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Queen's Celebrates Sporting Excellence at 2023 Deep RiverRock Blues Awards

The Awards are a key highlight of the sporting year at Queen's and showcases the positive impact of all those who contribute to sport and wellbeing at the University.

Blues Awards- the winners
The award winners

On Thursday 8 June the Deep RiverRock Blues Awards returned to the Whitla Hall. The Awards have been held annually at Queen’s for over 70 years to recognise excellence and achievement in sport across the University.

Hosted by BBC Sports journalist Thomas Niblock, the evening began with a recognition and presentation of Blues' awards to 48 Queen's students who have excelled in their sports.

The first individual award of the night was the Inspirational Sporting Award in association with Queen's Widening Participation, awarded to Kaylem McShane (Basketball).

Next, the Community Impact Award in association with Vanrath was won by Queen’s Parkrun and presented by Ryan Feeney, VP for Strategic Engagement and External Affairs at Queen’s.

After some short interviews with EAP and Bursary Athletes, Interim Chair of the Blues Committee Ciaran Higgins introduced the first two of this year's special awards – the Deep RiverRock Hidden Hero Award and Deep RiverRock Coach of the Year. Catriona Edington won the Hidden Hero Award for Athletics and Equestrian, presented by SU President Emma Murphy.

Coach of the Year was won by Men’s Rugby Coach Derek Suffern.

The Men’s Hockey team was awarded the Deep RiverRock Sports Achievement Award which was presented by Karl Oakes, Head of Queen’s Sport and Physical Wellbeing.

The Deep RiverRock Individual Sports Achievement Award was awarded to Gymnast Ewan McAteer.

This year also saw the inaugural Hall of Fame to honour and celebrate the most distinguished sports men and women among Queen’s alumni in each decade, which will now be an integral part of the annual Blues Awards.

The first person to be recognised in The Hall of Fame dating back to the 50s was Jack Kyle, one of the greats of Irish rugby, who went on to work as a surgeon after completing his medical degree. The Belfast native was voted the greatest Irish player of all time by the IRFU in 2002 and has also been inducted into the International Rugby Hall of Fame.

In the 60s, Gaelic footballer Sean O’Neill and winner of three All-Ireland titles along with silver Olympic medalist and world-record breaker for the high jump, Thelma Hopkins were honoured.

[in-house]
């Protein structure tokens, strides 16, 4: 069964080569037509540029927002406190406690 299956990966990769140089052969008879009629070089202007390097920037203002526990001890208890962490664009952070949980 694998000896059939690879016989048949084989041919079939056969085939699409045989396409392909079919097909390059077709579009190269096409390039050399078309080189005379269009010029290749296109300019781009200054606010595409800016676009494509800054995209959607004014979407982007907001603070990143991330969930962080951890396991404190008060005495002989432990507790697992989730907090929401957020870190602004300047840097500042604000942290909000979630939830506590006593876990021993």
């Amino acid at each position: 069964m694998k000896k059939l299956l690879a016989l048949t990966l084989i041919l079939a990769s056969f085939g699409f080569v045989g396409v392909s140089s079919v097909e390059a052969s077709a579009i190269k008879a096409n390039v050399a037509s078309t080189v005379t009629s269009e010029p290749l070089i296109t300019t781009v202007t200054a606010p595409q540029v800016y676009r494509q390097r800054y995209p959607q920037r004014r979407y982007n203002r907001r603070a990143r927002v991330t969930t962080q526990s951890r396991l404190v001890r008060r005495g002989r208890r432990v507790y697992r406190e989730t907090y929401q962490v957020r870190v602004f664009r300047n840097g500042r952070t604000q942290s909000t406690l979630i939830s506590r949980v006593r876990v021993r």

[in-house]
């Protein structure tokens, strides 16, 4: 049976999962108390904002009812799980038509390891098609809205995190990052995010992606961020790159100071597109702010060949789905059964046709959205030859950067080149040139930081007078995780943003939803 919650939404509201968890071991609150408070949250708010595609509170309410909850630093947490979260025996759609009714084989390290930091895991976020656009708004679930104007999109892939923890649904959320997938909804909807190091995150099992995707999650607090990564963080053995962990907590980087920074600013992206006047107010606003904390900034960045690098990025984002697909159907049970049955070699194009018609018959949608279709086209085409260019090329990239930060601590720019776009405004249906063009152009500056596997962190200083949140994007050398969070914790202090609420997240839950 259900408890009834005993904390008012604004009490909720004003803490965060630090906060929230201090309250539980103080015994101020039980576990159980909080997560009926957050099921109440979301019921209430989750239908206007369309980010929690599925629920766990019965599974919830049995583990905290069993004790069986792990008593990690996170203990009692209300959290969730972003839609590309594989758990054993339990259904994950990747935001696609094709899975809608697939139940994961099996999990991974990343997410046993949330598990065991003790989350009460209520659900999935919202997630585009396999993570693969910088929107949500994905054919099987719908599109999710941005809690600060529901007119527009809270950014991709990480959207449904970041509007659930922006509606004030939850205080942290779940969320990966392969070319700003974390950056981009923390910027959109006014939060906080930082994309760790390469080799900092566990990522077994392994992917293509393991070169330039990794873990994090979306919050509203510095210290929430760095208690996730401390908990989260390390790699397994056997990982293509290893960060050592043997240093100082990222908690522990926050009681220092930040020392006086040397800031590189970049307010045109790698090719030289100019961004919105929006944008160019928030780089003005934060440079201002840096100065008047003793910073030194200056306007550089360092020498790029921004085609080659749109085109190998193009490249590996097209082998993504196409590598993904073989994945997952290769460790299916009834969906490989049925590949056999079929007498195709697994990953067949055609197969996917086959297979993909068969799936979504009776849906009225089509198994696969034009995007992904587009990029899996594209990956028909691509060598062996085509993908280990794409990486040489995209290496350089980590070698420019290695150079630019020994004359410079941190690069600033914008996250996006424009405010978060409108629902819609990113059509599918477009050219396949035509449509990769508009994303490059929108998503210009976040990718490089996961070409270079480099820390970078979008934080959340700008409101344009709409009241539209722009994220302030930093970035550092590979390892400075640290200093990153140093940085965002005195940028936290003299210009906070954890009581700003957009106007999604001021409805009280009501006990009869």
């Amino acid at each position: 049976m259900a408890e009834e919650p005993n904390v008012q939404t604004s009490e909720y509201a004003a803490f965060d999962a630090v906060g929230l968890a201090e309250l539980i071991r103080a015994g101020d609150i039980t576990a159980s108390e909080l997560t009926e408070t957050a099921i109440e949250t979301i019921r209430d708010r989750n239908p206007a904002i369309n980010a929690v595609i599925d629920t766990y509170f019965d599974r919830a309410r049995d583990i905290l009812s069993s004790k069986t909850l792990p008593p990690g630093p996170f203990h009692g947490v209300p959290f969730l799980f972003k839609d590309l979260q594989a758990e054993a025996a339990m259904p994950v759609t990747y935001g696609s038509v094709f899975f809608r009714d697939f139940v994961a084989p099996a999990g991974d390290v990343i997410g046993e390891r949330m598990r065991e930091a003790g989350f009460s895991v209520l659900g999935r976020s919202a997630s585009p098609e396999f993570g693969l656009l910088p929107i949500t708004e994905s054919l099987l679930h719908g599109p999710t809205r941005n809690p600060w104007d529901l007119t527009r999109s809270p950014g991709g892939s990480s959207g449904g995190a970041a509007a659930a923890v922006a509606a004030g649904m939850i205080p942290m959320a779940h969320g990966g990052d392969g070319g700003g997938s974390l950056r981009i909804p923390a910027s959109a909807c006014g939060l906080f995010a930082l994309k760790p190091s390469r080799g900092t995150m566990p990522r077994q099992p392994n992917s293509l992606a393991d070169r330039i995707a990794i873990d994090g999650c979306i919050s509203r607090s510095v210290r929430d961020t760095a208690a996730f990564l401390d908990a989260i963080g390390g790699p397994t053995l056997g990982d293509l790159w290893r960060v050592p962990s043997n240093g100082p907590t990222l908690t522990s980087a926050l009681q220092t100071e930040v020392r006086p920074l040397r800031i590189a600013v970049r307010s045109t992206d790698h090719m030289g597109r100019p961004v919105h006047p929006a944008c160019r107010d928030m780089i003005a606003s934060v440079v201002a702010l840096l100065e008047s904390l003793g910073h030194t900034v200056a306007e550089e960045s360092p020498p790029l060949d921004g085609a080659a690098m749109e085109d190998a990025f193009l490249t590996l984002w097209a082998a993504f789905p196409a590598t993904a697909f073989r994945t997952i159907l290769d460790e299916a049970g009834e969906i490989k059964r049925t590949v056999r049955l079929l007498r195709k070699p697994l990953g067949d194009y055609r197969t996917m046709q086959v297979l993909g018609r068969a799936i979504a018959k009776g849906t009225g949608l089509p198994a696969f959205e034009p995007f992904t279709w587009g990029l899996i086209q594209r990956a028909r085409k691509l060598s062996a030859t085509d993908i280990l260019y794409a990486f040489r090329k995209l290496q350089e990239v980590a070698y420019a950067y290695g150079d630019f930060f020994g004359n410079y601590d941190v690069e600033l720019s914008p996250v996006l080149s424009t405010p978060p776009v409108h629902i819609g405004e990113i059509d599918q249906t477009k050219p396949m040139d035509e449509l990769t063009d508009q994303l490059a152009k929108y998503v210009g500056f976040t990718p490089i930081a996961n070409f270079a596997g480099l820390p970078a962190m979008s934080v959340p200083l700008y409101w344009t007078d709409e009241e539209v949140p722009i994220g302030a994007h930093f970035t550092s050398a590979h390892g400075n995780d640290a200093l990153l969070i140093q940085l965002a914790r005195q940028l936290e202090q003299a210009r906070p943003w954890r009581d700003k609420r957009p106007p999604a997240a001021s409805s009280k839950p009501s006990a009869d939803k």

Billy McConnell, Olympian and one-time world record holder for hockey caps was honoured as the outstanding sportsperson in the 70s. More recently Billy has coached hockey at Queen's.

High Jumper, Janet Boyle, who received both a silver and bronze medal in the Commonwealth Games, as well as taking part in the Olympics, was the 80s Hall of Fame inductee.

Trevor Ringland and Thomas Niblock
Trevor Ringland and host Thomas Niblock

Rugby player Trevor Ringland, who played for Queen’s from 1978 to 1982 was honoured for his sporting career in the 80s, which included representing the British Lions in 1983 and 1986, Ireland from 1981 to 1988, and winning the Triple Crown in both 1982 and 1985. He also participated in the first Rugby World Cup in 1987 and made 31 competitive appearances for Ireland, scoring nine tries.

Three Queen’s alumni were honoured for the 1990s including Judo Commonwealth Games silver medalist Lisa Bradley, the first Irish person to climb Mount Everest, Dawson Stelfox, and Madeleine Perry who became a professional squash player in 1998. She holds 15 Irish national titles and reached a World ranking of number three.

Richard Archibald, current Director of Sport NI, took part in the 2004 and 2008 Olympics as a rower and also won the Silver medal in the 2005 World Championship and Bronze the following year. Richard graduated from Queen's having studied architecture.

Caroline OHanlon
Caroline O'Hanlon with host Thomas Niblock

The most recent sportsperson recognised was Caroline O’Hanlon for both netball and Ladies Gaelic football. Caroline studied Medicine at Queen’s and currently works as a GP.


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